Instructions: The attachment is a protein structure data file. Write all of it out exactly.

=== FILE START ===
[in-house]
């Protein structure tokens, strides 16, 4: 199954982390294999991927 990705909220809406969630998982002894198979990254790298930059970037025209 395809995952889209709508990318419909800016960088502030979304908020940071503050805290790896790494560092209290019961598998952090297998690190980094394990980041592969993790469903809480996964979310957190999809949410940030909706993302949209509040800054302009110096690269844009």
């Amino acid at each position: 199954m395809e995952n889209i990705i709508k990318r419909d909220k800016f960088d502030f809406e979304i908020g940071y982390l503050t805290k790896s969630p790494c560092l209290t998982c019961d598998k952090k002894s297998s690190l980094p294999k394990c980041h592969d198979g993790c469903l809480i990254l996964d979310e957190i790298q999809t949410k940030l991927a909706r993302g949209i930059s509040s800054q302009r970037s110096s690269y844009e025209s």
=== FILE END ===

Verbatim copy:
[in-house]
């Protein structure tokens, strides 16, 4: 199954982390294999991927 990705909220809406969630998982002894198979990254790298930059970037025209 395809995952889209709508990318419909800016960088502030979304908020940071503050805290790896790494560092209290019961598998952090297998690190980094394990980041592969993790469903809480996964979310957190999809949410940030909706993302949209509040800054302009110096690269844009």
């Amino acid at each position: 199954m395809e995952n889209i990705i709508k990318r419909d909220k800016f960088d502030f809406e979304i908020g940071y982390l503050t805290k790896s969630p790494c560092l209290t998982c019961d598998k952090k002894s297998s690190l980094p294999k394990c980041h592969d198979g993790c469903l809480i990254l996964d979310e957190i790298q999809t949410k940030l991927a909706r993302g949209i930059s509040s800054q302009r970037s110096s690269y844009e025209s």